What tax relief can I claim when buying commercial property?
Businesses buying or selling commercial property could be hit financially if they fail to act on important changes to capital allowances on fixtures.
Fixtures include the plant and machinery that form part of the property, such as heating equipment, air conditioning and hot water systems. Since 2008, general lighting, electrical installations and cold water systems have also qualified as plant.
Tax is not usually the first thing on the mind when buying or selling commercial property, but these changes mean it must be prioritised to avoid losing out financially. In the past, it has often been possible to deal with tax issues after completion. However, this has all been changed by amendments to the rules for capital allowances that came into effect on April 1, 2012.
How the changes affect transactions
The changes mean that in order to claim capital allowances, purchasers must sign a joint ‘section 198’ election with the vendor, confirming the apportioned price of the fixtures. It is no longer acceptable for the contract to set out the apportionment – indeed any contract apportionment of proceeds is now completely irrelevant to the allowances that can be claimed on fixtures.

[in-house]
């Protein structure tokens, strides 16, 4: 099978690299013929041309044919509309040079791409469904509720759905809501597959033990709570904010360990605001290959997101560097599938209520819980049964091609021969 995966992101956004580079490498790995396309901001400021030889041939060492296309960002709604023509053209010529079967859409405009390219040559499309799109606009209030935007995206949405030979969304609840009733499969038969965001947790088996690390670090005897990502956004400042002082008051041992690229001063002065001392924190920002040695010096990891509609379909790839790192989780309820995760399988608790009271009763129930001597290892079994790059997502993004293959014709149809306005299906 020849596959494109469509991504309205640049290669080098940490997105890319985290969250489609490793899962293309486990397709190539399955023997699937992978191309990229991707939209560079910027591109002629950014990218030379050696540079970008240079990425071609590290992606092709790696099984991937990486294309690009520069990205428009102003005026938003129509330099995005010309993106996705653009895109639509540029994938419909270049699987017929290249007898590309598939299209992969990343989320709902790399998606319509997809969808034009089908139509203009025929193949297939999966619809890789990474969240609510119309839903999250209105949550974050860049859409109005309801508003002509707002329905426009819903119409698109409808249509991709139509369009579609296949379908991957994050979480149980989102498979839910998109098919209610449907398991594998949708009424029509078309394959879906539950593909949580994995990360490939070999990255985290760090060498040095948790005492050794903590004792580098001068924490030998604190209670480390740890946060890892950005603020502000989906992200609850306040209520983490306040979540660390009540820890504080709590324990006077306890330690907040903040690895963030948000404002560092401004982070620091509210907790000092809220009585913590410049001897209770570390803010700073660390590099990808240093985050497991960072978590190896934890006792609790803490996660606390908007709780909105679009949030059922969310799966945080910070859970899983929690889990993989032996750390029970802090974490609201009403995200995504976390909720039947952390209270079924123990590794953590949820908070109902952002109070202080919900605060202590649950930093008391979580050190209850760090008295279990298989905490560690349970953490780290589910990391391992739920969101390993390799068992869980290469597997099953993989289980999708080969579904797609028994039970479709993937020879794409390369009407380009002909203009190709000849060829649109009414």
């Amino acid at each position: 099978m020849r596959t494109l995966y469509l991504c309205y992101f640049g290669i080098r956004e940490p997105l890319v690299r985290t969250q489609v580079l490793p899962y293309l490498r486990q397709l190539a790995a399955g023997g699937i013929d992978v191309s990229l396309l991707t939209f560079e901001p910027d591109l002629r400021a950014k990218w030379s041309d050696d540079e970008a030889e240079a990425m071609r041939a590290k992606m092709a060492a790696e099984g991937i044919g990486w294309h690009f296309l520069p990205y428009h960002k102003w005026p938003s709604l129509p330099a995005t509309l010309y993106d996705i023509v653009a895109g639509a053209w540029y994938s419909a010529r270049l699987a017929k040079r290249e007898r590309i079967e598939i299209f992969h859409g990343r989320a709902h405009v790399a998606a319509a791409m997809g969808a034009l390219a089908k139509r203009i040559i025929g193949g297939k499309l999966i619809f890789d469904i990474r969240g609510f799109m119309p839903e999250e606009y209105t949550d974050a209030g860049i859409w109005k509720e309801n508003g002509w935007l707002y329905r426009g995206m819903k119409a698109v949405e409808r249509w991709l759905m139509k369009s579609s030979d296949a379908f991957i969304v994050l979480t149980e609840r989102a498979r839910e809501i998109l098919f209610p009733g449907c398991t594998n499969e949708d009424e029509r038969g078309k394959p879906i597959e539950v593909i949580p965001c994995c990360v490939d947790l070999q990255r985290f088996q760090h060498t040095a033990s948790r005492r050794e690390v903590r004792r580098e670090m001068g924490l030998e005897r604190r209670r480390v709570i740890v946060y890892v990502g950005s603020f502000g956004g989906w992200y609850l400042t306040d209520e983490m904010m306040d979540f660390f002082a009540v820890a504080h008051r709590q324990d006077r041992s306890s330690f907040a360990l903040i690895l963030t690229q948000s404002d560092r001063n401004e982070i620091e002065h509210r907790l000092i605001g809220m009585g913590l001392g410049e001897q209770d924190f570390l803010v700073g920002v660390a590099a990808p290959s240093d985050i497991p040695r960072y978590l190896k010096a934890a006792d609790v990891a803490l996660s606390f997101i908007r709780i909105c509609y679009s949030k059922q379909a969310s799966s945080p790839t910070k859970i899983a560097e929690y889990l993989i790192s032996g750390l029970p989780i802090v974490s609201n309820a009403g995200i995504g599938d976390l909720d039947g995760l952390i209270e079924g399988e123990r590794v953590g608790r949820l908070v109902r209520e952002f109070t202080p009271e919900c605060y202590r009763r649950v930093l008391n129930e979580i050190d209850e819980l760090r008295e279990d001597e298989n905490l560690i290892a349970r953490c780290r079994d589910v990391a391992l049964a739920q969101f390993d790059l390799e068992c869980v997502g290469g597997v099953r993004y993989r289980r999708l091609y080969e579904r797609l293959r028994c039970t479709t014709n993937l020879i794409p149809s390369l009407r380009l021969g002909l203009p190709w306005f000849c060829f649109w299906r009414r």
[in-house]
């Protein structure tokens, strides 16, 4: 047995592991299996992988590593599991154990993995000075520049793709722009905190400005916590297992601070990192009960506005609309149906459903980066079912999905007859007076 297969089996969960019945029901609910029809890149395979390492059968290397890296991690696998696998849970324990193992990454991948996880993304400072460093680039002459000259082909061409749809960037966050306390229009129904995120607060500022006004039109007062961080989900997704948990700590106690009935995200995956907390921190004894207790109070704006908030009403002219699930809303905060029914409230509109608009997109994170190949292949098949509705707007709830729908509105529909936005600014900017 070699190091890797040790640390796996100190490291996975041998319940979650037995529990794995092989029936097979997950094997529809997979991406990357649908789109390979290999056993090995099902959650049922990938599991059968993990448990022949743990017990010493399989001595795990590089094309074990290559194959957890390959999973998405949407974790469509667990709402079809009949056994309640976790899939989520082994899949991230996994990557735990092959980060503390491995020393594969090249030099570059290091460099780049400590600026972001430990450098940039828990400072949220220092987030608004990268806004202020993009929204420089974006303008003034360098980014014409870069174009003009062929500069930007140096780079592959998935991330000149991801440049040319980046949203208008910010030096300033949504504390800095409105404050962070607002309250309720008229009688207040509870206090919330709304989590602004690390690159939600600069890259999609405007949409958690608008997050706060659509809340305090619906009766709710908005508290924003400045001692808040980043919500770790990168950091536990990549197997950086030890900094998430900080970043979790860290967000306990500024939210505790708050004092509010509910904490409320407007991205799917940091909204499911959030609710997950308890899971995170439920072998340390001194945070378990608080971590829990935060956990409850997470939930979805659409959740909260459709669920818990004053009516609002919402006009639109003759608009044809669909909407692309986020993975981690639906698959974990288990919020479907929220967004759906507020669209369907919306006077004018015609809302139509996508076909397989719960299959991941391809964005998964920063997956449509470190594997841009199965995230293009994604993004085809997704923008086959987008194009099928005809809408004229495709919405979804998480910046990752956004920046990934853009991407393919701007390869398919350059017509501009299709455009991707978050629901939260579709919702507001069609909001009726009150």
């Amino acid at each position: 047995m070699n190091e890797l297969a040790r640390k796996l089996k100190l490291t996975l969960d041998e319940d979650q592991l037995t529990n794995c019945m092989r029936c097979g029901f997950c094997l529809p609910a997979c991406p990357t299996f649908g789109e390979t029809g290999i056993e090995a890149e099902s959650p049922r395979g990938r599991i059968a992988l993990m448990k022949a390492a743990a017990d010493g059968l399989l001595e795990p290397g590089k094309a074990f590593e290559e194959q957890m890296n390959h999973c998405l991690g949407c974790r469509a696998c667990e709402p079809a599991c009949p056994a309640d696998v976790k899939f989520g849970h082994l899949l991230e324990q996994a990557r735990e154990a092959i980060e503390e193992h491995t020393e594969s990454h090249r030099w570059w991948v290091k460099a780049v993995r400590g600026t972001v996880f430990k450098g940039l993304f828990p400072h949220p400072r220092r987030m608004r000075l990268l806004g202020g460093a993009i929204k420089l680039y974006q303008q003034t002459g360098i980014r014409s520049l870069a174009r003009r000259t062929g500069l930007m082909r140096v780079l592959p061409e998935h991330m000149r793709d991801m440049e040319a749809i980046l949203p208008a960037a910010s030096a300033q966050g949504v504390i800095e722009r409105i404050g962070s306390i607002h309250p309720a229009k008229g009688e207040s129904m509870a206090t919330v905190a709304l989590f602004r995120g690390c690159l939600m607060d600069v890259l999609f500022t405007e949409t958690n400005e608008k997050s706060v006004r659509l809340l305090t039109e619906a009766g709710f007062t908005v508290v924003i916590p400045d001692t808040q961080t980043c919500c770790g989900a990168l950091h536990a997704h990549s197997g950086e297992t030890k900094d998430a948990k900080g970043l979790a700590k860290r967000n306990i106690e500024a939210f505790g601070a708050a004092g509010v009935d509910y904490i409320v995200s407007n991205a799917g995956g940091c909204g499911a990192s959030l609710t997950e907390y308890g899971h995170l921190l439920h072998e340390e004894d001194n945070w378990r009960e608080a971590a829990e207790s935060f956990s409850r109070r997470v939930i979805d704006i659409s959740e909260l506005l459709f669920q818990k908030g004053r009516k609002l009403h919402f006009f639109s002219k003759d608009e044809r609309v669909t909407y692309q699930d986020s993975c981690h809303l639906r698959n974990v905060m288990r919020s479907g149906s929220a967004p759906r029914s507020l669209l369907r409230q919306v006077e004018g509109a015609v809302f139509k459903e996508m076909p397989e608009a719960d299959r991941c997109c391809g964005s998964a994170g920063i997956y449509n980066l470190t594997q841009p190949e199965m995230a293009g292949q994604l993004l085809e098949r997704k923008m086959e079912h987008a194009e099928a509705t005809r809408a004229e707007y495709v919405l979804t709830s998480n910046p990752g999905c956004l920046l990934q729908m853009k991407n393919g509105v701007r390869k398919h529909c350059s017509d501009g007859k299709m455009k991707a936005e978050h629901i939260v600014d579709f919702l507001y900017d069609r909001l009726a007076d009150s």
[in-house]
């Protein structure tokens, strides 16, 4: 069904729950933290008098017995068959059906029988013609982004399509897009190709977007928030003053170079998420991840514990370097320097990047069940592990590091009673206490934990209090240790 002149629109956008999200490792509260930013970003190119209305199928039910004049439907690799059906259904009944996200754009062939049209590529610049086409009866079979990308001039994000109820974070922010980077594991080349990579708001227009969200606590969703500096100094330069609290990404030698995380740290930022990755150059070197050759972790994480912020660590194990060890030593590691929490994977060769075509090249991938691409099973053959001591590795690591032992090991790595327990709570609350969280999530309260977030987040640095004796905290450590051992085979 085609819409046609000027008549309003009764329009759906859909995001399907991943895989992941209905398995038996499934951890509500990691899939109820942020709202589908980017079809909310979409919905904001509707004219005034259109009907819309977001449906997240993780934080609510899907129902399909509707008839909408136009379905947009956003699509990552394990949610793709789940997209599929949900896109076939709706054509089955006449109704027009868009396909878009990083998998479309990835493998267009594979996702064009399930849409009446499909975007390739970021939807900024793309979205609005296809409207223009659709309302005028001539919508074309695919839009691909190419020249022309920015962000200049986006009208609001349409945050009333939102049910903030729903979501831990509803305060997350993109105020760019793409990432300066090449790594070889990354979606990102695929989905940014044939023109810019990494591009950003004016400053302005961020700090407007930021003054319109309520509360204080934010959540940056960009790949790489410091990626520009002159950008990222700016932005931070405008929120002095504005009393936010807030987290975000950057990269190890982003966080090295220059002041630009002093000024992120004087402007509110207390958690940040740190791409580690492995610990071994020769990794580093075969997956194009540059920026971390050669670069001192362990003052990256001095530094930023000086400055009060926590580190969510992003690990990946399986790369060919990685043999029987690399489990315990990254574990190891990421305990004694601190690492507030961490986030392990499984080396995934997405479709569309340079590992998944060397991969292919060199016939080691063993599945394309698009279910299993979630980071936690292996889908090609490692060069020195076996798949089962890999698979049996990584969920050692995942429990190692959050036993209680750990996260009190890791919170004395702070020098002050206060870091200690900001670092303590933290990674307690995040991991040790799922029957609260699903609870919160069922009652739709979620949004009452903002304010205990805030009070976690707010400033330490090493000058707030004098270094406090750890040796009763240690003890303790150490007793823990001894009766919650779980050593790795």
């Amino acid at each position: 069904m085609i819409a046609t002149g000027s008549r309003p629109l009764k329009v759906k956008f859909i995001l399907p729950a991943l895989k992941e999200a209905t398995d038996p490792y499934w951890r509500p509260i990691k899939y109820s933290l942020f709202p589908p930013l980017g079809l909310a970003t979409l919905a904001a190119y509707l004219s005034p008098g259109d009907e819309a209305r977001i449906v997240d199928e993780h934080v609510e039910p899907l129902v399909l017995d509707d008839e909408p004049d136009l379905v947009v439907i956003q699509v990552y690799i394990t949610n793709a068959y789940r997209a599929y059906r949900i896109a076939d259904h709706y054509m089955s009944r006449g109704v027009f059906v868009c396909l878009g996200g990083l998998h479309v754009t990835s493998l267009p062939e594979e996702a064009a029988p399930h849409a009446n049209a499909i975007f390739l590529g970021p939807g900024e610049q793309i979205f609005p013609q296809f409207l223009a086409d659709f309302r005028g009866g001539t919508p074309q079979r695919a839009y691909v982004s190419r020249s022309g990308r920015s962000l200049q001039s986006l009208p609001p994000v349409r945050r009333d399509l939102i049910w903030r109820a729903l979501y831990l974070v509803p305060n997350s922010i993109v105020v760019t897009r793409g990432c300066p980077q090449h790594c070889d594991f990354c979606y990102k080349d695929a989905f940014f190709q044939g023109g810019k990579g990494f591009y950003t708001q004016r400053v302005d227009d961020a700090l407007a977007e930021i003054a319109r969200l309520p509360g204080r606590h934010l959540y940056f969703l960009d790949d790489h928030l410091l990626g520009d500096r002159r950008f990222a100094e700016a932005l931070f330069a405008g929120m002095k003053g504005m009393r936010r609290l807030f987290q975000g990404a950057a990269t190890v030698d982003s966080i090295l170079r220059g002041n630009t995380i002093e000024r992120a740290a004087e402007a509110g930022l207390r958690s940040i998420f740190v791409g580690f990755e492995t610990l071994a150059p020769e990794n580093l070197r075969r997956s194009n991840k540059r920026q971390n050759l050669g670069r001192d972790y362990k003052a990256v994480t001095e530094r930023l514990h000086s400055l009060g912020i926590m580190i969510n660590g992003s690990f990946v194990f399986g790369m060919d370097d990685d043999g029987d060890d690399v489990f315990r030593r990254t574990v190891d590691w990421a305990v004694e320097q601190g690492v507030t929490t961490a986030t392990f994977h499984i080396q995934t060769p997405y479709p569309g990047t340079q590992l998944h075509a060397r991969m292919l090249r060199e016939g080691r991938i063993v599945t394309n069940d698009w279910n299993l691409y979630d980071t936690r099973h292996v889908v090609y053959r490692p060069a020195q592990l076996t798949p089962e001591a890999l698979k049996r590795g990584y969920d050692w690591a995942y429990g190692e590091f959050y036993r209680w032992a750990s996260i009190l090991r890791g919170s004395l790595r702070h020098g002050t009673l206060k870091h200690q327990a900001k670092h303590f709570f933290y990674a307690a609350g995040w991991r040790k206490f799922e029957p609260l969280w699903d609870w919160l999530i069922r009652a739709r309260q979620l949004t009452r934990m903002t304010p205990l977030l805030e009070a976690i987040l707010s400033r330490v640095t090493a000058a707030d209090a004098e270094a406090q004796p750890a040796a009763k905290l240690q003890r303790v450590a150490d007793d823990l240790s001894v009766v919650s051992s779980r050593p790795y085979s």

Without a signed election, the purchaser cannot claim any allowances on the fixtures, nor can any future purchaser. In theory, the time limit for signing the election is two years after the date of contract. In practice, though, there will be no incentive for the vendor to sign an election after completion. So it is imperative that the purchaser ensures the election is signed before completion.
The need to negotiate
The election is binding on the vendor as well as the purchaser, which usually involves a conflict between the interests of the vendor and the purchaser: a high claim will reduce the purchaser’s tax bill and increase the vendor’s bill, and vice versa. Ultimately, the figure must be reached by negotiation.
But what if an election is not signed? As we have already seen, this will prevent the purchaser claiming allowances. The vendor, on the other hand, will still have a clawback of capital allowances, based on a just and reasonable apportionment of the contract price.
Section 198 elections are not new, although they have seldom been used in the past. However, from now on they will be a crucial part of the property transaction.
VAT is equally important. The purchaser must obtain confirmation of whether VAT is chargeable on the purchase price. If it is, he will need evidence in the form of the option to tax, because if VAT is wrongly charged, the purchaser will not be able to recover it.
So, while tax will not be the driving factor in commercial property deals, capital allowances and VAT should be addressed in good time, before contracts are exchanged if potentially significant extra costs are to be avoided.